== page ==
It’s the age of selfies, and who doesn’t enjoy using Snapchat and Instagram filters? There’s dog ears, unicorn horns, and funny face swaps. How could harmless app features negatively affect a person’s mental health?
Well, aside from the cute graphics, filters also enable people to adjust their facial features – smaller nose, bigger eyes, fuller lips, contoured face, and poreless skin. Essentially, filters are used to make women look prettier. And today’s society dictates that when you’re prettier, you’re getting more likes on social media.
This is where the problem comes in: people, especially women, are getting fillers and plastic surgery to permanently achieve how they look in their filtered photos. Recent studies are looking into this situation, as it may be a symptom of BDD, or Body Dysmorphic Disorder.
How Filters Trigger Self-Esteem Issues
A recent study published in JAMA Facial Plastic Surgery Viewpoint suggests that filters used in Instagram and Snapchat are causing people to seek cosmetic treatments in order to have better selfies. With 600 million and 187 million daily active users respectively, these applications may be negative effects on some people’s mental health. More than ever, people are driven to achieve the ‘best version’ of themselves physically because of social media pressures.
“The pervasiveness of these filtered images can take a toll on one’s self-esteem, make one feel inadequate for not looking a certain way in the real world, and may even act as a trigger and lead to body dysmorphic disorder,” according to the JAMA paper.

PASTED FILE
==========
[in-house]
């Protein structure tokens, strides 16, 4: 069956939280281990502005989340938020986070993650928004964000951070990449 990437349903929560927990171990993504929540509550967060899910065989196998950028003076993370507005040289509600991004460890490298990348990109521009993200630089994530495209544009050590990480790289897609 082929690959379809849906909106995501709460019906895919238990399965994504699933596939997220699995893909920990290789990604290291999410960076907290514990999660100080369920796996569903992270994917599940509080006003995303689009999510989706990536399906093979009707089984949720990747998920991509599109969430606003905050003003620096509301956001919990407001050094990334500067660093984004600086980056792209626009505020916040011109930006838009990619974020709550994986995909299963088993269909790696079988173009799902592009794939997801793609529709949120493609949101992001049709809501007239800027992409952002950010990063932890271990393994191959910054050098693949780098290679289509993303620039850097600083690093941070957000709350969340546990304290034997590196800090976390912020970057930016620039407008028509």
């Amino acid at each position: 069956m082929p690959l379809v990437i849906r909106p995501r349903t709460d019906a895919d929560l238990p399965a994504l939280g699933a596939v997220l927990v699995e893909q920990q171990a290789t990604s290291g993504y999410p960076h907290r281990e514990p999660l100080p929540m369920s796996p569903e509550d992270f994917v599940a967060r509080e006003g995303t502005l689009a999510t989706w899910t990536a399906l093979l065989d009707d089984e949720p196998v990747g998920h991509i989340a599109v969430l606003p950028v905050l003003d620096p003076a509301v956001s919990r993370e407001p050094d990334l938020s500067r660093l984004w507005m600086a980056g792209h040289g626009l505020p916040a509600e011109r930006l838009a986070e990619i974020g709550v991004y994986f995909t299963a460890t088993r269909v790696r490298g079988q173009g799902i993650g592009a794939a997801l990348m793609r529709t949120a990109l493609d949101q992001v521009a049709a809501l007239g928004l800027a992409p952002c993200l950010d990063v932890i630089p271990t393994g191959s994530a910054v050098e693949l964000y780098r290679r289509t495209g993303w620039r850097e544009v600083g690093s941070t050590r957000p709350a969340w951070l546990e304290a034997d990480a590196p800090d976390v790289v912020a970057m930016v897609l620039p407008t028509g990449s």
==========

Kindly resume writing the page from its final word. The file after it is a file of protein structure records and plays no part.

With smartphone cameras getting better and better, people are increasingly turning to their camera lenses to attain the perfect photos. You may have even taken hundreds of photos in the same place and had to choose which was the best shot to upload on Facebook, Instagram, and Snapchat. You even had to check which ones show the smallest imperfections and delete the ones that ‘made you look fat’.
This relentless fixation on having perfect, flawless photos can trigger BDD. As cosmetic doctor Dr. Tijion Esho coined it, “Snapchat dysmorphia” may be a more appropriate term in this case.
Perfect Selfies and Plastic Surgery
A 2018 poll by the American Academy of Facial Plastic and Reconstructive Surgeons (AAFPRS) reports that 55 percent of facial plastic surgeons had patients seeking surgeries to make them look better in selfies. This percentage went up substantially from the 13% result in 2016.
In addition, photo editing apps like Snapseed and Facetune allow users to digitally manipulate their facial features real-time. With a few tweaks, any person could see what they would look like if they had smaller noses, fuller lips, larger eyes, slimmer cheeks, and other alterations they want.
“It can be argued that these apps are making us lose touch with reality because we expect to look perfectly primped and filtered in real life as well,” doctors wrote in the JAMA study.
It’s becoming increasingly common for surgeons to encounter patients bringing in filtered selfies of themselves as reference.
As Dr. Esho says, “We now see photos of ourselves daily via the social platforms we use, which arguably makes us more critical of ourselves. Patients using pictures of celebrities or Snapchat-filtered versions of themselves as reference points is okay. The danger is when this is not just a reference point, but it becomes how the patient sees themselves, or the patient wants to look exactly like that image.”